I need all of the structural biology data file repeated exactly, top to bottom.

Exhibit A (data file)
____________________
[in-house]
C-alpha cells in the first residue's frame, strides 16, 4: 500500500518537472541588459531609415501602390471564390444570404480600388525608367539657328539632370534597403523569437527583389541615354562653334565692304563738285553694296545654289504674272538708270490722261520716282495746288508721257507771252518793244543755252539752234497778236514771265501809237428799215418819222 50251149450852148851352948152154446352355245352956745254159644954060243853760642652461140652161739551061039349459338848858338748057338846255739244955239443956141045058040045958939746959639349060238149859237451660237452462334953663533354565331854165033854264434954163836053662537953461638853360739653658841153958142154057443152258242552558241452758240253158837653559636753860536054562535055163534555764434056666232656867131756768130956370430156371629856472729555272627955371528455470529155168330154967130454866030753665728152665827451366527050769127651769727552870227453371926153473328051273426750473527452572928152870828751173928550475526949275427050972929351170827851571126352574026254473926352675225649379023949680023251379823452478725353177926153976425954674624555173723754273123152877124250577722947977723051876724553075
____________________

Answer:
[in-house]
C-alpha cells in the first residue's frame, strides 16, 4: 500500500518537472541588459531609415501602390471564390444570404480600388525608367539657328539632370534597403523569437527583389541615354562653334565692304563738285553694296545654289504674272538708270490722261520716282495746288508721257507771252518793244543755252539752234497778236514771265501809237428799215418819222 50251149450852148851352948152154446352355245352956745254159644954060243853760642652461140652161739551061039349459338848858338748057338846255739244955239443956141045058040045958939746959639349060238149859237451660237452462334953663533354565331854165033854264434954163836053662537953461638853360739653658841153958142154057443152258242552558241452758240253158837653559636753860536054562535055163534555764434056666232656867131756768130956370430156371629856472729555272627955371528455470529155168330154967130454866030753665728152665827451366527050769127651769727552870227453371926153473328051273426750473527452572928152870828751173928550475526949275427050972929351170827851571126352574026254473926352675225649379023949680023251379823452478725353177926153976425954674624555173723754273123152877124250577722947977723051876724553075